MANILA— The Philippine Coast Guard (PCG) continues to conduct patrols in the West Philippine Sea, the country's exclusive economic zone (EEZ) in the disputed South China Sea, with spotted Chinese vessels leaving the area when challenged, an official said.
This was PCG Commandant Vice Admiral Leopoldo Laroya's response when asked about the current situation in Julian Felipe Reef (Whitsun Reef).
Hundreds of Chinese vessels gathered at the said reef in late March, which were supposedly "fishing boats" sheltering from poor weather, China’s foreign ministry said.
Philippine authorities had described their presence as an incursion.
A UN-backed arbitral tribunal in 2016 junked China's claim that it lays historic rights to resources within the sea areas falling within its so-called "nine-dash line.”
“At present we have been maintaining a continuous patrol of the West Philippine Sea. As far as Chinese fishing vessels are concerned, we have been in contact with some of them and after due warning given to them, they leave the area," Laroya told reporters in a virtual presser marking the Maritime Archipelagic Nation Awareness month.
The official said he has no specific details on the number and type of Chinese ships currently in the area and deferred the matter to the National Task Force for the West Philippine Sea.
He also vowed that the Philippine Coast Guard would continue to keep Philippine waters safe and protect the marine environment.
"Mayroong pakaunti-unti, nilalapitan ng Coast Guard, we always maintain a constant patrol in the area. And when challenged, they sometimes challenge our challenge but in the end they leave. So at the moment, we are having a good cooperation with them," he added.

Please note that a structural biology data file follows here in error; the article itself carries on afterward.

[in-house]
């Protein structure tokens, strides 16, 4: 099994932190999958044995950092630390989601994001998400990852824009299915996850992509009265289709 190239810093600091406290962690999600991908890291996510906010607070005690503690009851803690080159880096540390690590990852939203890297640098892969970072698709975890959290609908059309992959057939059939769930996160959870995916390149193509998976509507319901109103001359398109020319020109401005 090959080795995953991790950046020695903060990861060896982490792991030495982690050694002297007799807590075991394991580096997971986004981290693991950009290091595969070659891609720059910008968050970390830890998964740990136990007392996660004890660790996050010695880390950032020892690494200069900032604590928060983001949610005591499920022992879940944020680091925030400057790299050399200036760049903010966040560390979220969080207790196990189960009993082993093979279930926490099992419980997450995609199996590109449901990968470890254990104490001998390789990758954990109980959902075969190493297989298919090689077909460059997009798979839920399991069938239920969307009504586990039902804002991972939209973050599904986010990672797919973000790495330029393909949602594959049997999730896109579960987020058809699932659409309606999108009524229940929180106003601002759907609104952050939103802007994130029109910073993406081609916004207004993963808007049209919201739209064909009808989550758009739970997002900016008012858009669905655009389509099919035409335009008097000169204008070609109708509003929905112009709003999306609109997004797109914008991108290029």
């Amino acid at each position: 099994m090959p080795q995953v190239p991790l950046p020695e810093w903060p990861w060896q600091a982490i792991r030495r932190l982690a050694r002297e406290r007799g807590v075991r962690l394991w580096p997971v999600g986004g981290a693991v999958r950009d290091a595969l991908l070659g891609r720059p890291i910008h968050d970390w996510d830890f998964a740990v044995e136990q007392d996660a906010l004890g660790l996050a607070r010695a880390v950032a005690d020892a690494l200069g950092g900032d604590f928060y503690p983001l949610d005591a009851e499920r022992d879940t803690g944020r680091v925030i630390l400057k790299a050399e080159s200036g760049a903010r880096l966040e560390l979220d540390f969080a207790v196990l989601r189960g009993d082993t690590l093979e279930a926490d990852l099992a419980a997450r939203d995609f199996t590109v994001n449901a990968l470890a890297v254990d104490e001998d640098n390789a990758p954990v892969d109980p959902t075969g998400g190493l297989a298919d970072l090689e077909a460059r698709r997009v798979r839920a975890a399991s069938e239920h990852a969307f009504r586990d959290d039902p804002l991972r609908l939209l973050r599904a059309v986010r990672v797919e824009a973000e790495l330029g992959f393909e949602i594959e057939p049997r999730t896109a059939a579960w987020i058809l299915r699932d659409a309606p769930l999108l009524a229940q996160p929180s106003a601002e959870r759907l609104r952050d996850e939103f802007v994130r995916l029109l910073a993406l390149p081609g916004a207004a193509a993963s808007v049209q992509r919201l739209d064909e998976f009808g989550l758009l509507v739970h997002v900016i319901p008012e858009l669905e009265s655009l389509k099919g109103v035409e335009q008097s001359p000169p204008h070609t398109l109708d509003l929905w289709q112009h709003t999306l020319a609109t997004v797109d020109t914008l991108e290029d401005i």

(There were some that the Coast Guard approached.)
Meanwhile, Environment Undersecretary Analiza Rebuelta-Teh said her agency has no estimate yet on the possible presence of methane gas in the Philippine Sea.
Teh added that the DENR is still finalizing plans to conduct an exploration to determine the extent of resources in the area.
The Mines and Geosciences Bureau, she noted, is still finalizing the blueprint for the project.
"We are still finalizing our plans on how to conduct the exploration to determine the extent of resources relative to mining, in fact even the potential for energy resources," according to her.
"I cannot still answer whether there’s a plan to partner with other countries. But right now, what we’re doing is in our proposed budget for 2022, we are laying some foundations so we can acquire the necessary equipment and technology to be able to prepare ourselves for that exploration."
Malacañang said the Philippine Coast Guard last June 30 also sent away Vietnamese and Chinese ships from the area. Two months ago, it shooed 7 alleged Chinese maritime militia ships near Puerto Princesa, Palawan, said Presidential Spokesperson Harry Roque.
President Rodrigo Duterte has refused to press China to follow The Hague's ruling invalidating its expansive claims, as he pursued investments and loans from the economic superpower.
In May, Duterte called the arbitral award a scrap of "paper" that belongs to the wastebasket. But that same month, he said he would not withdraw Philippine ships from the waterway.
Analysts and several countries earlier warned China of its incursions in the West Philippine Sea, as it could threaten regional stability.
— Willard Cheng, ABS-CBN News